Small business owners tend to be more successful the more organized they are with determining and executing their start-up needs. Before actually putting a business plan into action, it is important to make a checklist that includes financing, business registration, legal work such as licenses and permits, and leasing a space. Think about what order these things need to happen in, such as creating a business plan in order to apply for a loan and registering a business with the necessary government offices before applying for a banking account. Here are some tips for what to include on a checklist of essential steps to getting a small business up and running, as suggested in the article “Setting Up a Small Business”:
#1 Business Plan
The absolute first step in setting up a small business is creating a business plan, which will serve as a road map showing how you will get financing; how your budget will be organized into money for leasing, licenses and permits, employee costs, advertising, improvements and build outs to a space; and your overall vision for how your business will operate and generate profit.
Once you have an idea of what your budget will look like, the next step is to get the necessary loans to start your business. A good place to look is through the Small Business Administration, which keeps a list of recommended commercial lenders for start-ups.
#3 Hiring and Employee Expenses
Employee wages and benefits can be one of the biggest expenses for small businesses. The hiring process is time consuming and can involve a little bit of a financial investment on your part to look into candidates’ legal backgrounds and references. The expenses of paying employees—benefits included—must be factored into your initial operating expense plans.
#4 Registering Your Business
In order to establish your business legally, it is necessary to register with the correct government agencies. There are several options for how a small business can form: a corporation, a sole proprietorship, a limited liability partnership (LLP), or a limited liability company (LLC). An Article of Incorporation is necessary for a corporation, while LLCs and LLPs require Articles of Formation or Organization. All of these articles must be filed with the state, and a business’s name must also be registered with the county or state of location. Finally, in order to be able to open a business banking account and register for federal taxes, a start up has to apply for a federal Employer Identification Number (EIN) through the IRS.
#5 Rent or Buy?
The next step to establishing a small business is finding a space in which to operate. If you are hiring employees, it is likely that you will not have enough space for them in your home, so it will be necessary to find a commercial space in which to operate. Most small business owners choose to rent instead of buy to save on initial costs. Many small businesses opt for Triple Net (NNN) Lease, in which lessees pay for space by the square foot and also pay for a portion of maintenance needs and property taxes.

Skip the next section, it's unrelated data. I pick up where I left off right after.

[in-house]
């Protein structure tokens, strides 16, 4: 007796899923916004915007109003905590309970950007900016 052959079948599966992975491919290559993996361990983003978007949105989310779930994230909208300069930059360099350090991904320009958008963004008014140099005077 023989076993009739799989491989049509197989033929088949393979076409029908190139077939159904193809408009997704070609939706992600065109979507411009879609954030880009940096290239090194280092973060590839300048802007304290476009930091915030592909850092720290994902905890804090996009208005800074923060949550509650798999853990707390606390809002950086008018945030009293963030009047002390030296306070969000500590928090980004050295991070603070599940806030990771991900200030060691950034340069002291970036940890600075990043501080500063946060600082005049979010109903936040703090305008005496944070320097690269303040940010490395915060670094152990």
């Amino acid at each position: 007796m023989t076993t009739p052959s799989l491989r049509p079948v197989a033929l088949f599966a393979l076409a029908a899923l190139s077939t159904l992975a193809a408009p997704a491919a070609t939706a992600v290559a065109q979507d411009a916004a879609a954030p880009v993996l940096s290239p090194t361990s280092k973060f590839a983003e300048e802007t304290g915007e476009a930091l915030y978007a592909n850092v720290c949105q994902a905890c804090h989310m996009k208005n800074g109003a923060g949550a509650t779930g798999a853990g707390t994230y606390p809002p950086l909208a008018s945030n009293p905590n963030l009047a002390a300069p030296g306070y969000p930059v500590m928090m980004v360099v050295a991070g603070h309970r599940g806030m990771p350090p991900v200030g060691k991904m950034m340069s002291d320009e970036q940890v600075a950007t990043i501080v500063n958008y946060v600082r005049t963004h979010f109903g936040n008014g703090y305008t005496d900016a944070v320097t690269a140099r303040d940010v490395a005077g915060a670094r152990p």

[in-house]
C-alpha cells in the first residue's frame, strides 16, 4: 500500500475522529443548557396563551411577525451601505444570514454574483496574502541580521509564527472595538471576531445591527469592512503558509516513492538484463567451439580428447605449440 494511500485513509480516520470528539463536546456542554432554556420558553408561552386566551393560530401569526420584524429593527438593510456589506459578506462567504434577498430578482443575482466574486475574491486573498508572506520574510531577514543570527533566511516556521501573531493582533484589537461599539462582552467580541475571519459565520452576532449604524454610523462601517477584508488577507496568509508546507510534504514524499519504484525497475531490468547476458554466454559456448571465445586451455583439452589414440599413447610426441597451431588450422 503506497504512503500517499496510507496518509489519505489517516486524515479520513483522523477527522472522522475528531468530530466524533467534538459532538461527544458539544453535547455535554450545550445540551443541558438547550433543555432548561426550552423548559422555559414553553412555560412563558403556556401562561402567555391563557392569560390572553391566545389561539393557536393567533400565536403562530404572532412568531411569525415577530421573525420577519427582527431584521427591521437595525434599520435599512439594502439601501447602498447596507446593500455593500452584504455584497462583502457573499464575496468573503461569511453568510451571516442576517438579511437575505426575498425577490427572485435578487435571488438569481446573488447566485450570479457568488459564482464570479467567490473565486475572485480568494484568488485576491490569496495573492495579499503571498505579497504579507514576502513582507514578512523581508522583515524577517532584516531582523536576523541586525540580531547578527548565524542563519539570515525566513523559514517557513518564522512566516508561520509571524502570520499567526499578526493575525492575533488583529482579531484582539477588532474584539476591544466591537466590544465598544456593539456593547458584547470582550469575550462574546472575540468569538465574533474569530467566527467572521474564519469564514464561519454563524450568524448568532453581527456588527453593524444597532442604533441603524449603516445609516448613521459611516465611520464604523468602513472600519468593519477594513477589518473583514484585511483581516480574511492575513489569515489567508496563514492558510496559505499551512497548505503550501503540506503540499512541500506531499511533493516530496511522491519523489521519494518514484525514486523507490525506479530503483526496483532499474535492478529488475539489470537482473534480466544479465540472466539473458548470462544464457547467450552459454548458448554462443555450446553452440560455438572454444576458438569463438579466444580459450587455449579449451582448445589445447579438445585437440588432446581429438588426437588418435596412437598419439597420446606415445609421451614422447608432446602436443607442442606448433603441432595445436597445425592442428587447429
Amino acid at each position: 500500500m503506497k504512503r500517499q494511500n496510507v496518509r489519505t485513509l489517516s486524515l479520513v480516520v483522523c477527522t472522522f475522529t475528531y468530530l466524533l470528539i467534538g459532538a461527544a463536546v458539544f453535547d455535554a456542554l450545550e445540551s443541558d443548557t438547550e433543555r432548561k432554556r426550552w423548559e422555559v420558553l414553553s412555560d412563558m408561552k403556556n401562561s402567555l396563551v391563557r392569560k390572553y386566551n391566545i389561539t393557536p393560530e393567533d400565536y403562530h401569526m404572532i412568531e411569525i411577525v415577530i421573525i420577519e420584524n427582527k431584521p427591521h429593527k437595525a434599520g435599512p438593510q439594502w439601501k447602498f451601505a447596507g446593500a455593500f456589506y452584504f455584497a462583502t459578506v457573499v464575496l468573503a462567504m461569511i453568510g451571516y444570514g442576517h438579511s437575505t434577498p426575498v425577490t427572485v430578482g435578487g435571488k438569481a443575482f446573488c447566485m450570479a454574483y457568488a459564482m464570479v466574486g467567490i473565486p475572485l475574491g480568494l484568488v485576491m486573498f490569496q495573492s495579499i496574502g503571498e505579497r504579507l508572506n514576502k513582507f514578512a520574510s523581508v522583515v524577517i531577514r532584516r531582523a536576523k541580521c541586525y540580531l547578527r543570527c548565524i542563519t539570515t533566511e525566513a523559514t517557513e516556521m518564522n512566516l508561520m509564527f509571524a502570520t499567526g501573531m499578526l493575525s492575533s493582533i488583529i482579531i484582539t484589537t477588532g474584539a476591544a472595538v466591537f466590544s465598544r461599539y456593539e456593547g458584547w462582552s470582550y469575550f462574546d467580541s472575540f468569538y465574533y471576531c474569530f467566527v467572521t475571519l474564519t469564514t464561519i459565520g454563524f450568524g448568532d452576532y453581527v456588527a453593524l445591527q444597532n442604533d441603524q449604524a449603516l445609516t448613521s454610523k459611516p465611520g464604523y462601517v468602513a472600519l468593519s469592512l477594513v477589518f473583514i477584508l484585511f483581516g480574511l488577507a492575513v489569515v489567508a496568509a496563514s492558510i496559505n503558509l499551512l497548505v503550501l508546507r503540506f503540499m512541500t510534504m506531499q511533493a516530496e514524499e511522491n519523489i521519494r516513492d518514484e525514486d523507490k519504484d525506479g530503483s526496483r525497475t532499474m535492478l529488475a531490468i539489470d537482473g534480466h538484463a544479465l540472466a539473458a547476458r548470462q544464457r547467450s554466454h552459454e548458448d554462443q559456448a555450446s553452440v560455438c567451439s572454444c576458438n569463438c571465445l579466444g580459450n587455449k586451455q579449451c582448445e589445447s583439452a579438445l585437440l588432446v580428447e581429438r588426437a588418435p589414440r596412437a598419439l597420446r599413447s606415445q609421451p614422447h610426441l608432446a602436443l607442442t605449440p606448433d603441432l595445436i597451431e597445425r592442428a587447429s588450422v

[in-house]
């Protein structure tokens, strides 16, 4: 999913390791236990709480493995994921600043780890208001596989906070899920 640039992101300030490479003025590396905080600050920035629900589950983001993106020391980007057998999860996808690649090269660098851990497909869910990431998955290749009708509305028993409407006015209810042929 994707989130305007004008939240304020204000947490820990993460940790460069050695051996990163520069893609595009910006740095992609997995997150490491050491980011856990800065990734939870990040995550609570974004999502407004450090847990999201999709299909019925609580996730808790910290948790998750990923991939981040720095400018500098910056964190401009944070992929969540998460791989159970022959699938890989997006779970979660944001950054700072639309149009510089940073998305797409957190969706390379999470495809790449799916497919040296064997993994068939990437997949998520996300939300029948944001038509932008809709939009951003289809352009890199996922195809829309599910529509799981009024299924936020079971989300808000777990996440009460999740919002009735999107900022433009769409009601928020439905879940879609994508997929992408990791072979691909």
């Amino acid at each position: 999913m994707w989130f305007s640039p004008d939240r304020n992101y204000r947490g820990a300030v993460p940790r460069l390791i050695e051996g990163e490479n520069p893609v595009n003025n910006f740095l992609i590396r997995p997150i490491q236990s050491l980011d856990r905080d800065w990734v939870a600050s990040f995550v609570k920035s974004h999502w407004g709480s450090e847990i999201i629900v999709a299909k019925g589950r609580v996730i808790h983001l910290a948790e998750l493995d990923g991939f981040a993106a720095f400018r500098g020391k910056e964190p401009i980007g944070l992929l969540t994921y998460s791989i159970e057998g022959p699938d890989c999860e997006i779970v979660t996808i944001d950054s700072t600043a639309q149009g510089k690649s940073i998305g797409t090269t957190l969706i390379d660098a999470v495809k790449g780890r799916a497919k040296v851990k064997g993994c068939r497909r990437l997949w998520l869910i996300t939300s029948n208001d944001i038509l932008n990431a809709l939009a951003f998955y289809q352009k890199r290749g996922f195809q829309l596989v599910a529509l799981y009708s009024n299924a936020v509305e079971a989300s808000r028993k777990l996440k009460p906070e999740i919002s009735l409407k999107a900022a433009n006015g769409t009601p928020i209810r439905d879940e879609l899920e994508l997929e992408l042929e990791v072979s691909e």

If you have a small space for your office, you will most likely need to look into off-site storage options—which are typically relatively inexpensive—to leave more room for working in your commercial space. Look for a place that has both a strong gate and a combination lock, and be sure to check to see if it is climate controlled if you need to store important paper documents. If you do need storage for your office, try to go for file cabinets and containers that can be stacked to take up as little floor space as possible.
#7 Setting Up Communications
Another thing to add to your checklist is setting up a phone line for your office. Look into IP broadband phone systems with voice over versus a traditional phone system to potentially save a little money. You can also look at online auctions or used office furniture stores to try to find a secondhand phone system—often you can get a good deal on a functioning phone system if you look carefully.
#8 Creating Workstations
The next step is purchasing furniture for your office, which you can find deals on through used office furniture stores or even closing sales held by local businesses. In addition to looking for deals on furniture, try to maximize your use of each piece so you do not have to buy as much. For instance, a cabinet will do just fine as a place to put a printer, versus an entirely different table for it.
Instead of outright buying equipment for your office when you are first starting out, try to lease as much as you can, including copy machines, computers, and fax machines—if possible try to get units that can fax, print, copy, and scan all in one piece of equipment so you don’t have to purchase as much toner or ink. If you have major copy jobs, you can outsource these to a printing shop in your area and save a little money. See if you can set up a corporate account with a print shop and maybe get some discounts on regular print orders.
When you are planning a startup, make sure you create an extensive checklist before taking action!